2. I chose to delay the release of my thesis or dissertation? When will the embargo begin?
The delayed release period in ProQuest will begin on the date that ProQuest receives your submission.
The delayed release period in eScholarship will begin on the date that your submission is approved by the Graduate Division.
3. Can I request to delay the release of my thesis or dissertation for more than two years?
Under rare circumstances and prior to the filing of the thesis or dissertation, the Dean of the Graduate Division may approve requests for time-delimited embargoes beyond the two-year limit. Please see the UCLA Graduate Thesis and Public Dissemination Policy for more information on the exception request process.
4. I did not delay the public dissemination of my thesis or dissertation at the time of submission. Can I request an embargo in eScholarship post-submission?
Graduate students who wish to delay public dissemination in eScholarship must select this option at the time they submit their theses or dissertations to the Graduate Division via ProQuest. Requests to embargo a thesis or dissertation after the manuscript has been filed in UC eScholarship are permissible only in exceptional circumstances, and require Graduate Division approval.
Please see the UCLA Graduate Thesis and Public Dissemination Policy for more information on the exception request process.
5. I think (or my research adviser thinks) that my thesis or dissertation work contains classified, secret or confidential information that cannot be disclosed to the public. Can I restrict access?
The University of California and UCLA do not have security clearances that permit the conduct of classified research on the UCLA campus (see page 2 of Responsibility for Executing Research Memo). Further, the UCLA Graduate Council does not endorse the conduct of confidential research by graduate students; in instances where it is approved, the end results must be in an academically acceptable thesis or dissertation that can be deposited at the University without restricting access to it. In some cases, for example when a patent is being filed, it may be reasonable and appropriate to put in place an embargo that delays public release of the thesis or dissertation. Such an embargo should not be permanent, however. See pages 4 and 18 of the UCLA Thesis and Dissertation Filing Requirements, for guidelines and instructions on this option.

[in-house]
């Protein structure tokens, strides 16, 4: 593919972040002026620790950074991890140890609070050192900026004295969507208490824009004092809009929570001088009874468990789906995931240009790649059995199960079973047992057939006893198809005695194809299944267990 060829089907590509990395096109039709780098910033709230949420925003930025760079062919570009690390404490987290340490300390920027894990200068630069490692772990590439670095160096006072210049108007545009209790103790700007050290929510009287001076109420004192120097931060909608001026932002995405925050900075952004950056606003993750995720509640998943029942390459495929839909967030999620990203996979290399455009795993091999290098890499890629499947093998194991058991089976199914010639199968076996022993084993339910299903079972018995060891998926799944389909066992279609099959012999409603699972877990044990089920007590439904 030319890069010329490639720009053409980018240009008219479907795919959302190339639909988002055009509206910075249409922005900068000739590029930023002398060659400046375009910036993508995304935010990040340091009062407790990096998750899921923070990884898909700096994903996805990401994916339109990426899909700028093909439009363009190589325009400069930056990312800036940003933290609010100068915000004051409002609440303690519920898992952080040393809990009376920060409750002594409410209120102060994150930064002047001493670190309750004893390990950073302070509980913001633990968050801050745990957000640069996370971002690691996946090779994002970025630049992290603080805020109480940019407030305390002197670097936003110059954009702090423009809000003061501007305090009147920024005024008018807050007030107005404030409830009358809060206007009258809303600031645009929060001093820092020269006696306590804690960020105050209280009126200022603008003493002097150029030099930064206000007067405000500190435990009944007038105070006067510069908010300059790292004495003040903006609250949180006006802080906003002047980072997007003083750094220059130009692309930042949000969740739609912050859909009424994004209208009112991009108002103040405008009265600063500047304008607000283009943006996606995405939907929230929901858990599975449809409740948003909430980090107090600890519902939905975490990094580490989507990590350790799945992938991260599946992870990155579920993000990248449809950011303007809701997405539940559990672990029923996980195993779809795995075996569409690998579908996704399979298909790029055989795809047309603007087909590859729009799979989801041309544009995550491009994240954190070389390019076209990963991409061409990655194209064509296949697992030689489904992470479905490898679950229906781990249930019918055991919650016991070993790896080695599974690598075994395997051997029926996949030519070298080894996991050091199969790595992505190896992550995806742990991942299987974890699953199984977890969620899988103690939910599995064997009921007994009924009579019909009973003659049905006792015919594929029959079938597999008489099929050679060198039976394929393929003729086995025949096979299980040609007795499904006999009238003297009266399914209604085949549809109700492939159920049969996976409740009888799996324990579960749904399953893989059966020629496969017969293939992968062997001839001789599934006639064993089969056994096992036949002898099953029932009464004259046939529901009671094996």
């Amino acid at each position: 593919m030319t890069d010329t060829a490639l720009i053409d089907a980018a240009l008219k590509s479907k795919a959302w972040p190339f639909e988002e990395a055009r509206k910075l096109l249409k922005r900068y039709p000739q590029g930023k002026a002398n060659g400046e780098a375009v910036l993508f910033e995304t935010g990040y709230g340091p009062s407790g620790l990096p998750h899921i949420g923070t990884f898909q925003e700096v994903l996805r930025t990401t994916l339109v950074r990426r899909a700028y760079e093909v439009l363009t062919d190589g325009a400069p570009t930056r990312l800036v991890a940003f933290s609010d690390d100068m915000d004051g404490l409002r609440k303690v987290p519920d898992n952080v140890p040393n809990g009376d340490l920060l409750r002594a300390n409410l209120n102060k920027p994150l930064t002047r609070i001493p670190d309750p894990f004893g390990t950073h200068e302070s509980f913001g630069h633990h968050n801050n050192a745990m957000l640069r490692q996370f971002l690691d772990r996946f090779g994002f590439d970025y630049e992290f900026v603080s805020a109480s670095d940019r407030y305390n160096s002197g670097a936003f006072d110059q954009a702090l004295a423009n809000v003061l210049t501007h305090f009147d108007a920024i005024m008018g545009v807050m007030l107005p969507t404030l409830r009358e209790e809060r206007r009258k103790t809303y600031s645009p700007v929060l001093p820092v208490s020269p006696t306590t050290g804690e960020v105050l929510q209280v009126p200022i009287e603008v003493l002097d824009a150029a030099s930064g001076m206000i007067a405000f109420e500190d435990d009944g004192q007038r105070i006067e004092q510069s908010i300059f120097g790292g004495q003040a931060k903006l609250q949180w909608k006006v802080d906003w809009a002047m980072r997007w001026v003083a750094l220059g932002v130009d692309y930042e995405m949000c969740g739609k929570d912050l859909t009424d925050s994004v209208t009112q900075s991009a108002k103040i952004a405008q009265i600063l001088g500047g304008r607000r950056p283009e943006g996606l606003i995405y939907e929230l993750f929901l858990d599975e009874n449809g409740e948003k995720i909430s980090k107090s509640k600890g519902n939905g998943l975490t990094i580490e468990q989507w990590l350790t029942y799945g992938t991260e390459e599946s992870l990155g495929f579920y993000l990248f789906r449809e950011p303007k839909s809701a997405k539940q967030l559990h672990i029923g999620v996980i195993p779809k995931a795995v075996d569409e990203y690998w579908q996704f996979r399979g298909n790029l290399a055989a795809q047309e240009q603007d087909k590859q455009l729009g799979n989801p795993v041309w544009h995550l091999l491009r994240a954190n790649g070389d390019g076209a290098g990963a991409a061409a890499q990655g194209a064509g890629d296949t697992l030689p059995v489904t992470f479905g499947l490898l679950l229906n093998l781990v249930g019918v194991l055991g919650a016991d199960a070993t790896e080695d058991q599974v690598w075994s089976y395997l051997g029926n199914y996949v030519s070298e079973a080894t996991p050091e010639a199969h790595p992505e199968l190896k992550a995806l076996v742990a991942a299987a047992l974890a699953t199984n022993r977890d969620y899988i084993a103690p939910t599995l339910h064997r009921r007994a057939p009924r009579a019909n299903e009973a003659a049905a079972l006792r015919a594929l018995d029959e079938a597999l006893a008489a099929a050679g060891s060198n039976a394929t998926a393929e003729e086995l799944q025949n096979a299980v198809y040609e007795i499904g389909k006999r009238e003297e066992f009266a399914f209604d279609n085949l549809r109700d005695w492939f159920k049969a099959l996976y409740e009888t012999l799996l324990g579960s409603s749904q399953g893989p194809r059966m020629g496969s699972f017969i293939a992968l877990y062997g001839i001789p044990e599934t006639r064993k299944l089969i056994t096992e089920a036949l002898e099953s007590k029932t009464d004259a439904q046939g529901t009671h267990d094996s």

6. I have heard that publishers wont publish articles based on results that have been presented in preliminary form in my dissertation. Is that true?
In general, no. Publishers recognize that work described in theses and dissertations is often preliminary and may require additional research and writing before it can be submitted to the journal. Theses and dissertations also have not undergone peer review. Consequently, the vast majority of scientific and scholarly publications do not view theses and dissertations as constituting prior publication that would render articles based on the work ineligible for consideration.
7. Depending on the academic field, books/monographs are considered the primary form of publication and the basis for getting an academic position. Do graduate students jeopardize their chance of getting future books published if their theses or dissertations are “out there”?
What publishers say is, “A dissertation is not a book.” The process of turning the dissertation into a book involves considerable transformation, which may include additional research, shifts in scope or emphasis, broadening or narrowing, refining of the arguments, and/or changes in style to appeal to the target audience. Because of these significant differences, and the fact that dissertations are not marketed, most publishers do not consider making a dissertation available in a public repository such as eScholarship (the UC Digital Library) as cause for rejecting a book proposal. You may find it helpful to view the webinar recently hosted by the UCLA Library, “Dissertation to a Book: Separating Truth from Fiction,” which featured a panel of leading academic editors. Start at about the 44 minute mark if you want to go straight to the question posed to the editors, “If you have a manuscript in front of you that is based on a dissertation, if you knew its available online in ProQuest and/or an institutional repository, would that fact of it being fully available influence your decision of whether or not to pursue it or pass on the manuscript?”